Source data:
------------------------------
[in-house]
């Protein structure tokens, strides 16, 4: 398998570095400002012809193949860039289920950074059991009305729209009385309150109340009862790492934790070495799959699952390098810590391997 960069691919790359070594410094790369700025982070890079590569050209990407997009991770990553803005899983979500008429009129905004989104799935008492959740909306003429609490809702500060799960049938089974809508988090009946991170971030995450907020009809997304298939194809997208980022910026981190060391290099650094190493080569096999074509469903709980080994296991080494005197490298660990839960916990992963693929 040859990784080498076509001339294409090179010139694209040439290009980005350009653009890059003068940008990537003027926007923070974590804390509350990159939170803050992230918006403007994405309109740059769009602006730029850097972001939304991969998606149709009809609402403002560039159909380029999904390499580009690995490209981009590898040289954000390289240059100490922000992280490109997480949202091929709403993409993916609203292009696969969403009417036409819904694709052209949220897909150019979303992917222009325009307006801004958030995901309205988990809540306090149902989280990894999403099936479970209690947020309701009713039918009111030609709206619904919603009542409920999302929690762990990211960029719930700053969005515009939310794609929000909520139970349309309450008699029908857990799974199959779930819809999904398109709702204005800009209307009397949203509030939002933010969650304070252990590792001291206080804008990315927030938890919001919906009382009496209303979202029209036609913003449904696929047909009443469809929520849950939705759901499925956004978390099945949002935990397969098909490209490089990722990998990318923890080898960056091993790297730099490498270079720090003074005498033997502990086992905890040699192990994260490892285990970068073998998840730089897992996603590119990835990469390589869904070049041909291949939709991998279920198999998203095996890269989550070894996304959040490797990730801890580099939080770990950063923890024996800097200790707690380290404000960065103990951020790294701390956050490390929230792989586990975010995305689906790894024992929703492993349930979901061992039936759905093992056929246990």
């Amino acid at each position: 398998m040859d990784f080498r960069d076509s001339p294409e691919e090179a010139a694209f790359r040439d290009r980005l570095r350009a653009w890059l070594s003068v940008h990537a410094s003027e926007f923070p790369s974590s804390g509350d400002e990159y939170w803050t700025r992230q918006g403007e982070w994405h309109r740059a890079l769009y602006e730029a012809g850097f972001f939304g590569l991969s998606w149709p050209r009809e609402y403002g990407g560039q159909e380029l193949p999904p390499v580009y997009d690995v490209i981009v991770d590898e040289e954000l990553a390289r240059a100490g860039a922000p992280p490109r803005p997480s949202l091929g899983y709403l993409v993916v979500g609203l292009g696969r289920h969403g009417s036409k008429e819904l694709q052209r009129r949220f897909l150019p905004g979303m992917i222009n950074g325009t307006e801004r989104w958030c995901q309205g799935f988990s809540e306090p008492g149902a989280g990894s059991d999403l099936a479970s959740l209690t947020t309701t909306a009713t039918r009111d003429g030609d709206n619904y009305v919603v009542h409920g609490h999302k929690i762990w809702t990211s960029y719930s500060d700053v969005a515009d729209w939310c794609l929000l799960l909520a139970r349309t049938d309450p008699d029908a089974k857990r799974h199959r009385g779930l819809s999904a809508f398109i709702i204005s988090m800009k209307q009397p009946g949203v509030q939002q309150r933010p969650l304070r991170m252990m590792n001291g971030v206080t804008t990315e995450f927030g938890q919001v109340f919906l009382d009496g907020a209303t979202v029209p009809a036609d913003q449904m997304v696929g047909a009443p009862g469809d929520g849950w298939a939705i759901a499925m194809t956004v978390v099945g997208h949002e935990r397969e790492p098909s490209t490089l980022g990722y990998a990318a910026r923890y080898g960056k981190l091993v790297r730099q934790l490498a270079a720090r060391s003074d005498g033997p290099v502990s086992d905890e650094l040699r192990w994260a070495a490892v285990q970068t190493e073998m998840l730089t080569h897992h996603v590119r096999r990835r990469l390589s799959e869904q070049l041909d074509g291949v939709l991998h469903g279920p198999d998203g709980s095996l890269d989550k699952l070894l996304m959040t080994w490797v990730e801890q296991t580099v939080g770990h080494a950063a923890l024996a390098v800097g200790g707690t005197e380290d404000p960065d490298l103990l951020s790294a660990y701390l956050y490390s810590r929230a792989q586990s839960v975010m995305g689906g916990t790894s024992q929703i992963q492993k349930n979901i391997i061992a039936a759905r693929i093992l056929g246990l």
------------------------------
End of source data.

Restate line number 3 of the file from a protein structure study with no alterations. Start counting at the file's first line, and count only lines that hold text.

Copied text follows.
């Amino acid at each position: 398998m040859d990784f080498r960069d076509s001339p294409e691919e090179a010139a694209f790359r040439d290009r980005l570095r350009a653009w890059l070594s003068v940008h990537a410094s003027e926007f923070p790369s974590s804390g509350d400002e990159y939170w803050t700025r992230q918006g403007e982070w994405h309109r740059a890079l769009y602006e730029a012809g850097f972001f939304g590569l991969s998606w149709p050209r009809e609402y403002g990407g560039q159909e380029l193949p999904p390499v580009y997009d690995v490209i981009v991770d590898e040289e954000l990553a390289r240059a100490g860039a922000p992280p490109r803005p997480s949202l091929g899983y709403l993409v993916v979500g609203l292009g696969r289920h969403g009417s036409k008429e819904l694709q052209r009129r949220f897909l150019p905004g979303m992917i222009n950074g325009t307006e801004r989104w958030c995901q309205g799935f988990s809540e306090p008492g149902a989280g990894s059991d999403l099936a479970s959740l209690t947020t309701t909306a009713t039918r009111d003429g030609d709206n619904y009305v919603v009542h409920g609490h999302k929690i762990w809702t990211s960029y719930s500060d700053v969005a515009d729209w939310c794609l929000l799960l909520a139970r349309t049938d309450p008699d029908a089974k857990r799974h199959r009385g779930l819809s999904a809508f398109i709702i204005s988090m800009k209307q009397p009946g949203v509030q939002q309150r933010p969650l304070r991170m252990m590792n001291g971030v206080t804008t990315e995450f927030g938890q919001v109340f919906l009382d009496g907020a209303t979202v029209p009809a036609d913003q449904m997304v696929g047909a009443p009862g469809d929520g849950w298939a939705i759901a499925m194809t956004v978390v099945g997208h949002e935990r397969e790492p098909s490209t490089l980022g990722y990998a990318a910026r923890y080898g960056k981190l091993v790297r730099q934790l490498a270079a720090r060391s003074d005498g033997p290099v502990s086992d905890e650094l040699r192990w994260a070495a490892v285990q970068t190493e073998m998840l730089t080569h897992h996603v590119r096999r990835r990469l390589s799959e869904q070049l041909d074509g291949v939709l991998h469903g279920p198999d998203g709980s095996l890269d989550k699952l070894l996304m959040t080994w490797v990730e801890q296991t580099v939080g770990h080494a950063a923890l024996a390098v800097g200790g707690t005197e380290d404000p960065d490298l103990l951020s790294a660990y701390l956050y490390s810590r929230a792989q586990s839960v975010m995305g689906g916990t790894s024992q929703i992963q492993k349930n979901i391997i061992a039936a759905r693929i093992l056929g246990l």